FORT WORTH, Texas
In "The Eye of God," the new adventure novel from James Rollins, the Sigma Force team of soldiers-turned-scientists have four days to save the world before it's obliterated by debris from a passing comet.
The team's success depends on locating a downed satellite in the remote reaches of Mongolia.
Rollins was putting finishing touches on his everything-but-the-kitchen-sink plot -- which not only incorporates cutting-edge scientific theories involving dark energy, quantum entanglement and multiple universes, but also centuries-old conspiracy theories about the treasures of Attila the Hun and Genghis Khan and the travels of Thomas the Apostle -- when part of the book didn't seem quite so farfetched anymore.
That's because there was an unexpected explosion over Russia in February, courtesy of the Chelyabinsk meteor.
"I was writing about near-Earth objects crashing into our planet when all of a sudden this piece of rock blew up in the upper atmosphere," Rollins says. "If it had struck the Earth with its full force, it would have hit with the kinetic energy equivalent to 20 to 30 Hiroshima bombs.
"It would have meant major devastation. And the scary part is we didn't even know it was coming. It felt a little bit prophetic. I was like, 'Is somebody up there looking over my shoulder while I'm writing?'"
"The Eye of God" (William Morrow, $27.99) is the author's ninth Sigma Force thriller.
It's a good starting point for the uninitiated, though, because Rollins jettisoned a multi-book story arc in last year's release and hit the "restart" button in this one.
Rollins' thrillers tend to have a little of everything in them.
Although grounded in hard-core scientific fact, they freely venture into science fiction. They seamlessly blend history, myth, theology and crackpot conspiracy theory. They are equal parts action, espionage, travelogue and romance.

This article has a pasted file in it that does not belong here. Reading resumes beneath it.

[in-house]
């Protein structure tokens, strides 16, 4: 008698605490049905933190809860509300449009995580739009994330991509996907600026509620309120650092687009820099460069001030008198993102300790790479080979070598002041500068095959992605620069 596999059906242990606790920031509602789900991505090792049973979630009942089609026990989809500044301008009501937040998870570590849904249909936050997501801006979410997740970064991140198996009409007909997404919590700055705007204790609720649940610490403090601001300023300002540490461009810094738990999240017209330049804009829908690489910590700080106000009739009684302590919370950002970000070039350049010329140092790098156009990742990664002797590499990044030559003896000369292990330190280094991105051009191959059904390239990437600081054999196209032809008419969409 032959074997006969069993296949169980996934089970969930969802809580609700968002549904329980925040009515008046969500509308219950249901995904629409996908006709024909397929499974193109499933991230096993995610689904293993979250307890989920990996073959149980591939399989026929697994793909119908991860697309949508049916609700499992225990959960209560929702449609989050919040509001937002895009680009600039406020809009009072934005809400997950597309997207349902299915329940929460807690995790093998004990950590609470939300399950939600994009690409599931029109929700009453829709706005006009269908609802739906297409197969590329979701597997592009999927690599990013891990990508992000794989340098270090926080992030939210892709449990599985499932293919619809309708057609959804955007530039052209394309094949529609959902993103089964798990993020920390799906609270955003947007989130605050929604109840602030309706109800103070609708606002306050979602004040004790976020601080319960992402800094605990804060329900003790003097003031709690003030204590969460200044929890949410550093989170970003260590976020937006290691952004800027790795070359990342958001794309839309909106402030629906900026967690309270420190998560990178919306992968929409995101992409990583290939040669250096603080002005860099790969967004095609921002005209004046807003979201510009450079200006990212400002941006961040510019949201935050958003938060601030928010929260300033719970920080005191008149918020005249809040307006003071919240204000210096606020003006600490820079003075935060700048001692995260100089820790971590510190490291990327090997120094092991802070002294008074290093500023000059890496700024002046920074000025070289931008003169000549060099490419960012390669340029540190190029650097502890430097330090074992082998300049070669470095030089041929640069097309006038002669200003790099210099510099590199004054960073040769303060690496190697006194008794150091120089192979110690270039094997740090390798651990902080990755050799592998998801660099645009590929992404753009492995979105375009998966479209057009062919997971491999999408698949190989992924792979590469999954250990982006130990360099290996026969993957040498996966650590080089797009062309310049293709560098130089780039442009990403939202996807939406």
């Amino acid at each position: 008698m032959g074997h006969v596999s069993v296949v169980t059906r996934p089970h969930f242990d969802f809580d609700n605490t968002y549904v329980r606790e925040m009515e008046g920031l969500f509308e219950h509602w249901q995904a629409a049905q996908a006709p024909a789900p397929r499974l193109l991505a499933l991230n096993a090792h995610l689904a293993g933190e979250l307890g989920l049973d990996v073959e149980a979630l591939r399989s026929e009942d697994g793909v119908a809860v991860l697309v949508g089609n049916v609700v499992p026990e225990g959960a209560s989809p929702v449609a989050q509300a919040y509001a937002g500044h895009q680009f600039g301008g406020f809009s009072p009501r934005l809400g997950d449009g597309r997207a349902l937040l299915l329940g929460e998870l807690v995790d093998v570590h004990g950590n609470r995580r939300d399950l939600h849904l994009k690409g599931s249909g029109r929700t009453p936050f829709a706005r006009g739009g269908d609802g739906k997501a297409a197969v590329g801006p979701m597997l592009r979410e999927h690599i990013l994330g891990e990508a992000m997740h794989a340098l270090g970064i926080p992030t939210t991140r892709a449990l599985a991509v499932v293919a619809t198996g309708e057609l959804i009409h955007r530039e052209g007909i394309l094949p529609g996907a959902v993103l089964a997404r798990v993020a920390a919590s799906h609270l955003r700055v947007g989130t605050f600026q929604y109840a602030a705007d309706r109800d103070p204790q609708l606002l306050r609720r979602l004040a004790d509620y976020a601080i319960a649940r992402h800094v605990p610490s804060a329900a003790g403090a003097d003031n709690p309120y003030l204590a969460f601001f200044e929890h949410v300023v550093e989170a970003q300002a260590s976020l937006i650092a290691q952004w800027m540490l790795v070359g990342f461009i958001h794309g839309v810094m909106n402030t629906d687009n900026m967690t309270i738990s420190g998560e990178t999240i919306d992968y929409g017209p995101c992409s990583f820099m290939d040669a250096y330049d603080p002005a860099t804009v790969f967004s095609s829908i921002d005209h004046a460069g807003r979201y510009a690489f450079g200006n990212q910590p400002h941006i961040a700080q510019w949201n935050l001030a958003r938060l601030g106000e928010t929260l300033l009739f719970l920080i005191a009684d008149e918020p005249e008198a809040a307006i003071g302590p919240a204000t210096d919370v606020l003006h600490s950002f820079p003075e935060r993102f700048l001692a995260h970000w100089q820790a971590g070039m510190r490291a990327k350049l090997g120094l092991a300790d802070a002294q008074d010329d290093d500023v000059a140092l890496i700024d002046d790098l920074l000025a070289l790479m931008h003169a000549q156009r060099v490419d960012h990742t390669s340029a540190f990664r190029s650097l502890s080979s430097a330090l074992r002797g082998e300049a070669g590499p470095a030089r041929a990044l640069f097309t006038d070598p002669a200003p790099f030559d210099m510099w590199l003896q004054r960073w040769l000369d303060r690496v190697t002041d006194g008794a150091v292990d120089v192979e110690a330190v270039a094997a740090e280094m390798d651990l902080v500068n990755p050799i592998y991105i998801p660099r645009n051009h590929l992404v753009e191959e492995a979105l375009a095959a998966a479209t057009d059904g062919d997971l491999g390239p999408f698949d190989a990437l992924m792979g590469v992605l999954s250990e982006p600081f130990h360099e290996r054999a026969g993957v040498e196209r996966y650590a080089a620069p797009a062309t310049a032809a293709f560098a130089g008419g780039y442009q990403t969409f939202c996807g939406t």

Rollins explains his storytelling approach this way: "It's my sandbox and I want to play with all the toys that are out there."
Of course, it wouldn't be a James Rollins book if he didn't also reach back into history.
"There are two great historic treasures that are missing," he says. "One belonged to Attila the Hun, who was supposedly buried in a triple coffin of iron, silver and gold, with the treasure of his vast empire buried with him. Then there was Genghis Khan, who was supposedly buried with all the treasures of his vast conquests and conquered territories.
"I was like, 'Which story do I want to do?' Then I thought, 'What if these two mysteries could overlap in some way?' So I wrote about them both."
The Sigma team -- which includes reader favorites Gray Pierce, Monk Kokkalis and Joe Kowalski, along with a couple of newcomers -- must solve the Attila the Hun/Genghis Khan riddles before they'll be able to save Earth from a flaming rainstorm of space debris.
Oh, yeah, and did we mention that one new member of the team has magnetic fingertips? Rollins has woven that into the book, too.
As futuristic as it sounds, he says the technology, which allows users to sense objects with strong electromagnetic signatures, already exists.